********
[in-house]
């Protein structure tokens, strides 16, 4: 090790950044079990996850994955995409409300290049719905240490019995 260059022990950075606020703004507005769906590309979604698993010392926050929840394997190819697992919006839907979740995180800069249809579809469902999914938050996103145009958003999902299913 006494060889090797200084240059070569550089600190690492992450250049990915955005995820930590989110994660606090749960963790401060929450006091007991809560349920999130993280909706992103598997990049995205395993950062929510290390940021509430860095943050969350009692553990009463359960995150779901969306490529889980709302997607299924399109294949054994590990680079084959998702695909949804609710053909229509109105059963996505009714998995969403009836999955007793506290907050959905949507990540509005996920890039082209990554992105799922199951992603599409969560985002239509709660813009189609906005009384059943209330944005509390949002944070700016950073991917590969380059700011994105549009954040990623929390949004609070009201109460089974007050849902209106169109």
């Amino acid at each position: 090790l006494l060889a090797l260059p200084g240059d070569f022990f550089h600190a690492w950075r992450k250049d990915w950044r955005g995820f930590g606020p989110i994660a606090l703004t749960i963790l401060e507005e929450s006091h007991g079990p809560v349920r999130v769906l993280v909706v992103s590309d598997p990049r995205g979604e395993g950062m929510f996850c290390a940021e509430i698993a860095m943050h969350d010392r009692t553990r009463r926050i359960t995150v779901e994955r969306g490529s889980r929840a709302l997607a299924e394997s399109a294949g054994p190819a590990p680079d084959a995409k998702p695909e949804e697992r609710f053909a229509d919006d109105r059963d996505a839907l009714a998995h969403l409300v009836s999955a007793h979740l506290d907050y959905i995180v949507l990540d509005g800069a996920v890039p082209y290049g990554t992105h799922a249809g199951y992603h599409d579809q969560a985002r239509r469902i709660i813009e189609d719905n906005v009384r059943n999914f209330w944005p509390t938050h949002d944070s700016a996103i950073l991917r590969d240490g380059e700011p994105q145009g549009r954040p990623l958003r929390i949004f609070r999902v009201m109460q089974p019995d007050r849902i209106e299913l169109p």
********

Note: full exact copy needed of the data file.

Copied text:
[in-house]
């Protein structure tokens, strides 16, 4: 090790950044079990996850994955995409409300290049719905240490019995 260059022990950075606020703004507005769906590309979604698993010392926050929840394997190819697992919006839907979740995180800069249809579809469902999914938050996103145009958003999902299913 006494060889090797200084240059070569550089600190690492992450250049990915955005995820930590989110994660606090749960963790401060929450006091007991809560349920999130993280909706992103598997990049995205395993950062929510290390940021509430860095943050969350009692553990009463359960995150779901969306490529889980709302997607299924399109294949054994590990680079084959998702695909949804609710053909229509109105059963996505009714998995969403009836999955007793506290907050959905949507990540509005996920890039082209990554992105799922199951992603599409969560985002239509709660813009189609906005009384059943209330944005509390949002944070700016950073991917590969380059700011994105549009954040990623929390949004609070009201109460089974007050849902209106169109």
């Amino acid at each position: 090790l006494l060889a090797l260059p200084g240059d070569f022990f550089h600190a690492w950075r992450k250049d990915w950044r955005g995820f930590g606020p989110i994660a606090l703004t749960i963790l401060e507005e929450s006091h007991g079990p809560v349920r999130v769906l993280v909706v992103s590309d598997p990049r995205g979604e395993g950062m929510f996850c290390a940021e509430i698993a860095m943050h969350d010392r009692t553990r009463r926050i359960t995150v779901e994955r969306g490529s889980r929840a709302l997607a299924e394997s399109a294949g054994p190819a590990p680079d084959a995409k998702p695909e949804e697992r609710f053909a229509d919006d109105r059963d996505a839907l009714a998995h969403l409300v009836s999955a007793h979740l506290d907050y959905i995180v949507l990540d509005g800069a996920v890039p082209y290049g990554t992105h799922a249809g199951y992603h599409d579809q969560a985002r239509r469902i709660i813009e189609d719905n906005v009384r059943n999914f209330w944005p509390t938050h949002d944070s700016a996103i950073l991917r590969d240490g380059e700011p994105q145009g549009r954040p990623l958003r929390i949004f609070r999902v009201m109460q089974p019995d007050r849902i209106e299913l169109p």